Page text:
Fragmented into tiny nation states, the Balkan Peninsula is home to some of the most captivating Slavic countries. Once part of the mighty Yugoslav federation, these are now independent states, unique in so many ways. At the center of the region you’ll find Macedonia – the home of two million people, breathtaking nature, and rich cultural heritage.
Bathing in sunshine, the Macedonian landscape welcomes travelers from all around the globe. The prices are ridiculously affordable, and there is a garden variety of places to visit and things to enjoy.
The focal point, though, is the perfect blend of the natural and spiritual – an archetype so prevalent, that it repeats continually across the entire region. You’ll find rustic monasteries hidden within scenic mountain terrain, in the most unlikely places.
The capital city of Skopje has a rich cultural menu to offer as well, but most of the heritage is to be found along the Macedonian countryside adventure. Allow me, therefore, to lead the road and show you a number of magnificent places.
Culture in Skopje
As an important geographical landmark, Skopje has always been the center of this region. Territorial conquest, therefore, brought one cultural influence after another. This resulted with diversity, which is now the heritage of this proud city.
The strongest influence, by and large, was the Ottoman rule. The Turks controlled this land for five centuries, bringing with them many customs, religion, clothes, and part of the oriental cuisine.
The Old Bazar, now a living testament to the past, offers recollections of this era. With artisan workshops, small traditional restaurants, and more jewelry shops that you can count, it takes you back a couple of centuries.
Towering above, is the magnificent Kale Fortress. Once a well-guarded prison, it is now a tourist attraction.
The Turks have left a lot of significant buildings, such as mosques and public baths, all now a living testament to the past. There is also a theory that the stunningly preserved aqueduct originates from the Ottoman era, though some claim it is the work of Romans.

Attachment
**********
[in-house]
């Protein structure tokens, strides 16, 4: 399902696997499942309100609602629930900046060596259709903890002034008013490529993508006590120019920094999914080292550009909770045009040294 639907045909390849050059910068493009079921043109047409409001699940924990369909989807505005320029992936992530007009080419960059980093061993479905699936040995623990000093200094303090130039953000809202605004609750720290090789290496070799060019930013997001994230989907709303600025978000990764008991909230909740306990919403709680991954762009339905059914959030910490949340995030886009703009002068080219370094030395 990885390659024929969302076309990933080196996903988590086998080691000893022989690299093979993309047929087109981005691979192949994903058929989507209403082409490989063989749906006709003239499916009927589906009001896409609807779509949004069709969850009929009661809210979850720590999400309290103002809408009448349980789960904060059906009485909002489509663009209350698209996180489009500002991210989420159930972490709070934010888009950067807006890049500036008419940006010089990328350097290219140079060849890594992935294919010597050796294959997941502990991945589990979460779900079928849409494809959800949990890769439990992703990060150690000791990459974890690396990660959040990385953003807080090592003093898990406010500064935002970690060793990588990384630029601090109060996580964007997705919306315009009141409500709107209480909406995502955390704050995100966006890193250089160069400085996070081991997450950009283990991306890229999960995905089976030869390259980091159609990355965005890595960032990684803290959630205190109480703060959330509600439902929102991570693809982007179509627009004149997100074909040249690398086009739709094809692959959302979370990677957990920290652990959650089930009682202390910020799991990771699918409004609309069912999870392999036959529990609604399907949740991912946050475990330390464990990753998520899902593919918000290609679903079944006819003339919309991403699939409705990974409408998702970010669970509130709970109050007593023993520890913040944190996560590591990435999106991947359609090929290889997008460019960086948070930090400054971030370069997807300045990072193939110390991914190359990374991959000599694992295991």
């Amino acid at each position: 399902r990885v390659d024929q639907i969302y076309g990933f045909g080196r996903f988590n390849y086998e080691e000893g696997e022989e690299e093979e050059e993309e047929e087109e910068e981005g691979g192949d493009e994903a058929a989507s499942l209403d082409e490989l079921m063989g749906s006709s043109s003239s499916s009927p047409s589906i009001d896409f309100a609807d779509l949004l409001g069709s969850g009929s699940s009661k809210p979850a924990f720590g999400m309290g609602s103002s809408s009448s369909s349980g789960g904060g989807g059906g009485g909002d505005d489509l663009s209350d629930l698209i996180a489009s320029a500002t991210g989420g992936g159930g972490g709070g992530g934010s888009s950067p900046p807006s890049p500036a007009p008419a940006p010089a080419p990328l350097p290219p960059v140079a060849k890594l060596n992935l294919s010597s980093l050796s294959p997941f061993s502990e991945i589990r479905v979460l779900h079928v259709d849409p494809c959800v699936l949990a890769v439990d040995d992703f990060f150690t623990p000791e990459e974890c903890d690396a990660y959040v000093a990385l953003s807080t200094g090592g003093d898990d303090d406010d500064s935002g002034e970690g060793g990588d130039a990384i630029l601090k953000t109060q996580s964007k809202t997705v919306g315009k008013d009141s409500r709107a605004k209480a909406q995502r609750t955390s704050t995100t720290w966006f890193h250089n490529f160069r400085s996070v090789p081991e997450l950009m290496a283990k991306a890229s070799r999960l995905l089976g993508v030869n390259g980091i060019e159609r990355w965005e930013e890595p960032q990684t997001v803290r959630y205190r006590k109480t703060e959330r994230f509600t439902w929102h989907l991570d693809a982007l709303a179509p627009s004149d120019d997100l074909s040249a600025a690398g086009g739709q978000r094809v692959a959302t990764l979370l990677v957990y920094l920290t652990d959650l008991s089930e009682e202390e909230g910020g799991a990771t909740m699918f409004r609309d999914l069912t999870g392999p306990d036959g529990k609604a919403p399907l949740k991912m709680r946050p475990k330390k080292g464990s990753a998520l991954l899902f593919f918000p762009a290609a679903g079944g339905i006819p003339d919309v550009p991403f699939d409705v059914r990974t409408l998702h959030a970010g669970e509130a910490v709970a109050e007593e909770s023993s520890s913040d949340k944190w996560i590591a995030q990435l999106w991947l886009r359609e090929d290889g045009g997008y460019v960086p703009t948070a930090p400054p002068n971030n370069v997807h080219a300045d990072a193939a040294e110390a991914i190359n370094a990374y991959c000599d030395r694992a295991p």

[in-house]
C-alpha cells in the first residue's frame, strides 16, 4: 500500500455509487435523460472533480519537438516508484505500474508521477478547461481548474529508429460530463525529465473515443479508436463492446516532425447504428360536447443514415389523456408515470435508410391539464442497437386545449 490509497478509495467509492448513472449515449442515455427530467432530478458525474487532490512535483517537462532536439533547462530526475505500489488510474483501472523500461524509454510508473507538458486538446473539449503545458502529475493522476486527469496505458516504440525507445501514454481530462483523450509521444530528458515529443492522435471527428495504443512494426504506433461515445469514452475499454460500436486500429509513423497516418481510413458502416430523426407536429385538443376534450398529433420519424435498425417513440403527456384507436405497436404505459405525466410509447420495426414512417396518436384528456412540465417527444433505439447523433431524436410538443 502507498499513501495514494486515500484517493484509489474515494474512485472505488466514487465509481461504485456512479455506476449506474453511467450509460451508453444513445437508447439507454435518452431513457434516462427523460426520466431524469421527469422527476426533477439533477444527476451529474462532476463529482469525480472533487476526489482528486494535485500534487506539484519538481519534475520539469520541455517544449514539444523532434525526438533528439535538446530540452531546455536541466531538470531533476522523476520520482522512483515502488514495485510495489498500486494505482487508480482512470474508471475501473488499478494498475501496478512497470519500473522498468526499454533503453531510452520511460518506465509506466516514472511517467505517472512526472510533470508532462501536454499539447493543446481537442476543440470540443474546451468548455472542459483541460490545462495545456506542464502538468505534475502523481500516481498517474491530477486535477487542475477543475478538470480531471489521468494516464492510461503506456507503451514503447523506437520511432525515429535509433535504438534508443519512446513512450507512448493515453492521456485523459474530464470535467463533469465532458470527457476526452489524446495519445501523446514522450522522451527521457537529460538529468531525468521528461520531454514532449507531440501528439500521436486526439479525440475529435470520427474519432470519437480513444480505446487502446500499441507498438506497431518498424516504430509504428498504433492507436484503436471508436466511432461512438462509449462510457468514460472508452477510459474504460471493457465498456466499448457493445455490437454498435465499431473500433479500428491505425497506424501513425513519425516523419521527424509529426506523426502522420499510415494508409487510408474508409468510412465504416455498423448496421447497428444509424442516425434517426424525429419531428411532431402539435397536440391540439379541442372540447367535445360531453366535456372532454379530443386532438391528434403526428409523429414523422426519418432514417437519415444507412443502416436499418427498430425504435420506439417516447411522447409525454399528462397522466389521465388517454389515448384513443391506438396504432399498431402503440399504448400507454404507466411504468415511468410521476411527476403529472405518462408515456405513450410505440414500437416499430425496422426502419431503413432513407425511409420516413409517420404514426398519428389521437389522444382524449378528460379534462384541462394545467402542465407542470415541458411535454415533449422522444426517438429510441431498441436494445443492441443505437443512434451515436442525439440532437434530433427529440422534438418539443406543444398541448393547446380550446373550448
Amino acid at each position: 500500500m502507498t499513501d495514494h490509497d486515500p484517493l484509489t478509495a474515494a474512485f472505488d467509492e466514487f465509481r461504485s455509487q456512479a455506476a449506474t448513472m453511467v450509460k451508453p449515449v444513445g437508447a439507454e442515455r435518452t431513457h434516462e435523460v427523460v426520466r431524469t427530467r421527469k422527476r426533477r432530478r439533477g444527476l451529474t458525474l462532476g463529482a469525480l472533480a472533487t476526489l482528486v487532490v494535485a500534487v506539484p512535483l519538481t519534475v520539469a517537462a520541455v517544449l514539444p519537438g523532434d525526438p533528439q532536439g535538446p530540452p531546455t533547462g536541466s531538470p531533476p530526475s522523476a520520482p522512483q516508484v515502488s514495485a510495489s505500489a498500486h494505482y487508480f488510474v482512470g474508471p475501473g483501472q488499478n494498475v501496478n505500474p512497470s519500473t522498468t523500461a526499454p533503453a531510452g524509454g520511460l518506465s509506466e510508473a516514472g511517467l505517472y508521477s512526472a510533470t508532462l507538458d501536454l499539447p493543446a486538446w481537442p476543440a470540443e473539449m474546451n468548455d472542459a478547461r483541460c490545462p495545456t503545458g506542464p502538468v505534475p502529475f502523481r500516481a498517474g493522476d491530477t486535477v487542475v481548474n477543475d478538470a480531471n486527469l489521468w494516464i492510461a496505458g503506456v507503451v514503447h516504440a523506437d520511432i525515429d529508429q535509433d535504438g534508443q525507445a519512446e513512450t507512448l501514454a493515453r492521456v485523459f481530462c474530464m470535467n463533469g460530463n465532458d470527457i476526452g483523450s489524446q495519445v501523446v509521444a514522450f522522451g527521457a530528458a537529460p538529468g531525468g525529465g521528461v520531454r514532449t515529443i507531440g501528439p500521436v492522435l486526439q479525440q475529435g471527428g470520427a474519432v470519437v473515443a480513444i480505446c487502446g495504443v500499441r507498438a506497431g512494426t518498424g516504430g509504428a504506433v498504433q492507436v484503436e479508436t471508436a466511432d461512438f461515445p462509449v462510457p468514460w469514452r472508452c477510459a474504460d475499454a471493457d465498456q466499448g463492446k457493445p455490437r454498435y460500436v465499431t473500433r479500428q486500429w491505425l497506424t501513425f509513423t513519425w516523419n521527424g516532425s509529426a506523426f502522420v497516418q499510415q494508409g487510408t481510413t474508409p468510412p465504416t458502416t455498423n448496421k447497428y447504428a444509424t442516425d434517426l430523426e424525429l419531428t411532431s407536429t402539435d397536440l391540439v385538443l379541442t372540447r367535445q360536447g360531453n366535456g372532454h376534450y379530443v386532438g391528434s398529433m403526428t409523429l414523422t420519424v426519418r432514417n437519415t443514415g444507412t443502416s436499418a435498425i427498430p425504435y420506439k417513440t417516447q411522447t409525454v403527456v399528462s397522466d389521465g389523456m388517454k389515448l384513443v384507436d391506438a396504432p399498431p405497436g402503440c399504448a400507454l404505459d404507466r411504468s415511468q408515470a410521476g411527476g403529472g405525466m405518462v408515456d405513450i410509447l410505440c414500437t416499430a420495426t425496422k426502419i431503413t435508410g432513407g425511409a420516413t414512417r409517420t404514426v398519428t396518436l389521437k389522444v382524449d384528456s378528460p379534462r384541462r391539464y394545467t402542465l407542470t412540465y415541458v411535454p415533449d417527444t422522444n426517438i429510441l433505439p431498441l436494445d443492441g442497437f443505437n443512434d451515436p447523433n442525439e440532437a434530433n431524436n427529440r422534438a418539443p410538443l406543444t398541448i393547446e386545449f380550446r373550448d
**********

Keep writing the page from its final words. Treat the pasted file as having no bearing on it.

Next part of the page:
Nevertheless, it is a site worth visiting. With over 50 arches still remaining, it stretches for nearly 300 meters in the middle of nowhere.
Moving on, the city of Skopje, though less famous for its religious heritage, has a number of monasteries located on the periphery. Make sure to visit the monasteries around canyon Matka, where the blend between nature and spirituality is so strong that you will enjoy the sense of serenity and calm.
The canyon is a wonderful location for kayaking and sightseeing, so outdoor aficionados would love it as well.
The wine making tradition has been part of this culture for many centuries back. Resembling the Old Italian vineyard, the Macedonian wine facilities are a sight to behold.
Hidden deep into the countryside, you can find the wineries of Stobi, Tikvesh, and Popova Kula. They offer guided tours and accommodation, so definitely book your stay if you want to enjoy the countryside for a while longer.
The religious holidays connected with the wine making tradition and the start of the harvesting season are always celebrated with traditional Macedonian music and food.
The Mavrovo-Galicnik Region
Following the mountainous belt on the west, you’ll get to the small villages of Mavrovo and Galicnik. Located on Bistra Mountain, these are the weekend retreats of Macedonia, two hours away from the capital of Skopje.